The next online session takes place on 7 December
The cost-of-living crisis is something affecting everyone, from young families that live paycheque-to-paycheque, to businesses whose outgoings have significantly increased whilst their profit margins have declined. Though many find their escape in football, football can’t escape the current financial climate. Although the top Premier League clubs appear unfazed by the situation, it is a different story for lower league sides such as Rochdale AFC.
The new PM has only been in charge for one month, yet already there are rumours of a Westminster coup. Not only that, but the nation is in crisis. How long before her MPs and/or the public say ‘enough’?
More than 150 co-operators are due to gather in Manchester to discuss community-led responses to the global heating crisis
The cost of living crisis has been many years in the making – but politicians on both sides ignore this
Even with the UK government’s Energy Price Guarantee, households are struggling financially, and the economy is in trouble. Things need to change, but no mainstream politicians are addressing the real issues.
The war on drugs is failing on multiple fronts in the UK.
As the weight of evidence continues to grow against the effectiveness of prohibitionist policies used in this war, change is happening in countries across the world implementing evidence led liberal drug policies that benefit society and the individuals using drugs.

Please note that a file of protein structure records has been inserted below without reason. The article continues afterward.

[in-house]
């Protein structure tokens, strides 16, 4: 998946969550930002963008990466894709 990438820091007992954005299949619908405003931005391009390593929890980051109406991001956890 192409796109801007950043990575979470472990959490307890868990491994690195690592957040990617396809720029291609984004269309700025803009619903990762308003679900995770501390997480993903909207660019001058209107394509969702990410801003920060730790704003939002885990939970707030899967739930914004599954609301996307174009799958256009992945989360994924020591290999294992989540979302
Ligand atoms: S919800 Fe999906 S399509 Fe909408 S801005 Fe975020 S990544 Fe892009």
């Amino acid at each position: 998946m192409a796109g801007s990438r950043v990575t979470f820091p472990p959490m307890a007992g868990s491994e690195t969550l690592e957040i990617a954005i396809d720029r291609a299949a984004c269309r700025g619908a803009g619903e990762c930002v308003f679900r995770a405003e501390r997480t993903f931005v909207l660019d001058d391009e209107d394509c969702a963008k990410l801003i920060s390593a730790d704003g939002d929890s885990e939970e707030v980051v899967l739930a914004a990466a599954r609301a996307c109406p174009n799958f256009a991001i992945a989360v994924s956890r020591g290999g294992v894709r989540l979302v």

Deaths due to illicit drug use continue to rise across the UK and Greater Manchester, while ethnic minorities are particularly hard hit by the criminal justice system pursuing the prohibition policies laid down in the Misuse of Drugs Act.
The government is pursuing the war on drugs with its new drugs strategy, but will it make a difference?
Economist Richard Murphy explains how quantitative easing really works, and how it benefits the banks and not the people of Greater Manchester struggling with the cost-of-living crisis.
Economist Richard Murphy says Boris Johnson’s argument that work is the way out of the cost-of-living crisis is flawed, due to ongoing government policy creating an abundance of ‘shit jobs’.
Households across Greater Manchester are struggling to pay their bills due to the cost-of-living crisis.
Economist Richard Murphy argues the failure to help households in this crisis is a political decision, rather than an economic necessity.